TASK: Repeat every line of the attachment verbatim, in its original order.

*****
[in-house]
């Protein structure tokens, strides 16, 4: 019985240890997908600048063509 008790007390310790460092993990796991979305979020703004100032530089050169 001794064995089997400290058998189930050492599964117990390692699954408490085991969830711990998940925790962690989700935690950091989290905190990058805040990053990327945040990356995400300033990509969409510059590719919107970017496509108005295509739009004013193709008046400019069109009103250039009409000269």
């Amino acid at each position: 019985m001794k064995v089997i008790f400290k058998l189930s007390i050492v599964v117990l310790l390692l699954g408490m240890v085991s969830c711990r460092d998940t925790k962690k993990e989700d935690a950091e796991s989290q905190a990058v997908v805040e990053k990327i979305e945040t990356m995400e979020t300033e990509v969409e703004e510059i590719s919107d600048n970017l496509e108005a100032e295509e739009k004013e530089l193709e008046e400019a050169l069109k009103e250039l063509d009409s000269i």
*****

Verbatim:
[in-house]
């Protein structure tokens, strides 16, 4: 019985240890997908600048063509 008790007390310790460092993990796991979305979020703004100032530089050169 001794064995089997400290058998189930050492599964117990390692699954408490085991969830711990998940925790962690989700935690950091989290905190990058805040990053990327945040990356995400300033990509969409510059590719919107970017496509108005295509739009004013193709008046400019069109009103250039009409000269």
């Amino acid at each position: 019985m001794k064995v089997i008790f400290k058998l189930s007390i050492v599964v117990l310790l390692l699954g408490m240890v085991s969830c711990r460092d998940t925790k962690k993990e989700d935690a950091e796991s989290q905190a990058v997908v805040e990053k990327i979305e945040t990356m995400e979020t300033e990509v969409e703004e510059i590719s919107d600048n970017l496509e108005a100032e295509e739009k004013e530089l193709e008046e400019a050169l069109k009103e250039l063509d009409s000269i």